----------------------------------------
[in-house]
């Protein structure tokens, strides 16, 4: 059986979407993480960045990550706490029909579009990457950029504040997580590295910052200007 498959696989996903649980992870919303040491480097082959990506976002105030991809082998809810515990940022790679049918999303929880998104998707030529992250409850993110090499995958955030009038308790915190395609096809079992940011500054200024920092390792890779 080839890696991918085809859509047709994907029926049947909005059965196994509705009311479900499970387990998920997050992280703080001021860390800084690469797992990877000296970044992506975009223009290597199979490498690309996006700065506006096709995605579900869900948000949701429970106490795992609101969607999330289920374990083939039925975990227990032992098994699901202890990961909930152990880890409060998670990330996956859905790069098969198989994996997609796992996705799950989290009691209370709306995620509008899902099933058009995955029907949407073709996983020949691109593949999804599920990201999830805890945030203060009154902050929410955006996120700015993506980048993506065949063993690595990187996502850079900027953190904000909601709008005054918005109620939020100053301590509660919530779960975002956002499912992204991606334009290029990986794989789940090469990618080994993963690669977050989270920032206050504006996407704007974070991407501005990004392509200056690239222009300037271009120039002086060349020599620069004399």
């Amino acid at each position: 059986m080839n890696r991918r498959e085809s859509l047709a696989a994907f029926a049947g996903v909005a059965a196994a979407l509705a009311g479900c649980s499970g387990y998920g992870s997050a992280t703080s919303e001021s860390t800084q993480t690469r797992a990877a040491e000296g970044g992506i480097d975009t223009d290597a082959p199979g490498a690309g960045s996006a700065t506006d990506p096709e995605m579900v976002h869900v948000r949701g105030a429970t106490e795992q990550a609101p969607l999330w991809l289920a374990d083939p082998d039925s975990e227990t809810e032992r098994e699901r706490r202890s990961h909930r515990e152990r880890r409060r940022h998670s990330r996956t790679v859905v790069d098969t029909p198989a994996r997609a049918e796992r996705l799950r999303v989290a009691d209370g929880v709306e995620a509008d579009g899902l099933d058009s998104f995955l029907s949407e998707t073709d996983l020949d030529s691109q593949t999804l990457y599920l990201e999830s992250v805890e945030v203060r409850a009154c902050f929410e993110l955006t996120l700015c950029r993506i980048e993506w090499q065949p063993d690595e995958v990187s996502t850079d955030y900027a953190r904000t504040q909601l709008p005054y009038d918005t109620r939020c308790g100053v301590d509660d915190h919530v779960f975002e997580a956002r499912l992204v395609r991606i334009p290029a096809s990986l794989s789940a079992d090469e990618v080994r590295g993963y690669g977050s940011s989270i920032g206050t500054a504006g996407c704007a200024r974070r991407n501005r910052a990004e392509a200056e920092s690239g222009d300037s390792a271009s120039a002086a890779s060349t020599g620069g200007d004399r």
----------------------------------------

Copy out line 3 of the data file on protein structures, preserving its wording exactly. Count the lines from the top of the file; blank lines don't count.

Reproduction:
């Amino acid at each position: 059986m080839n890696r991918r498959e085809s859509l047709a696989a994907f029926a049947g996903v909005a059965a196994a979407l509705a009311g479900c649980s499970g387990y998920g992870s997050a992280t703080s919303e001021s860390t800084q993480t690469r797992a990877a040491e000296g970044g992506i480097d975009t223009d290597a082959p199979g490498a690309g960045s996006a700065t506006d990506p096709e995605m579900v976002h869900v948000r949701g105030a429970t106490e795992q990550a609101p969607l999330w991809l289920a374990d083939p082998d039925s975990e227990t809810e032992r098994e699901r706490r202890s990961h909930r515990e152990r880890r409060r940022h998670s990330r996956t790679v859905v790069d098969t029909p198989a994996r997609a049918e796992r996705l799950r999303v989290a009691d209370g929880v709306e995620a509008d579009g899902l099933d058009s998104f995955l029907s949407e998707t073709d996983l020949d030529s691109q593949t999804l990457y599920l990201e999830s992250v805890e945030v203060r409850a009154c902050f929410e993110l955006t996120l700015c950029r993506i980048e993506w090499q065949p063993d690595e995958v990187s996502t850079d955030y900027a953190r904000t504040q909601l709008p005054y009038d918005t109620r939020c308790g100053v301590d509660d915190h919530v779960f975002e997580a956002r499912l992204v395609r991606i334009p290029a096809s990986l794989s789940a079992d090469e990618v080994r590295g993963y690669g977050s940011s989270i920032g206050t500054a504006g996407c704007a200024r974070r991407n501005r910052a990004e392509a200056e920092s690239g222009d300037s390792a271009s120039a002086a890779s060349t020599g620069g200007d004399r």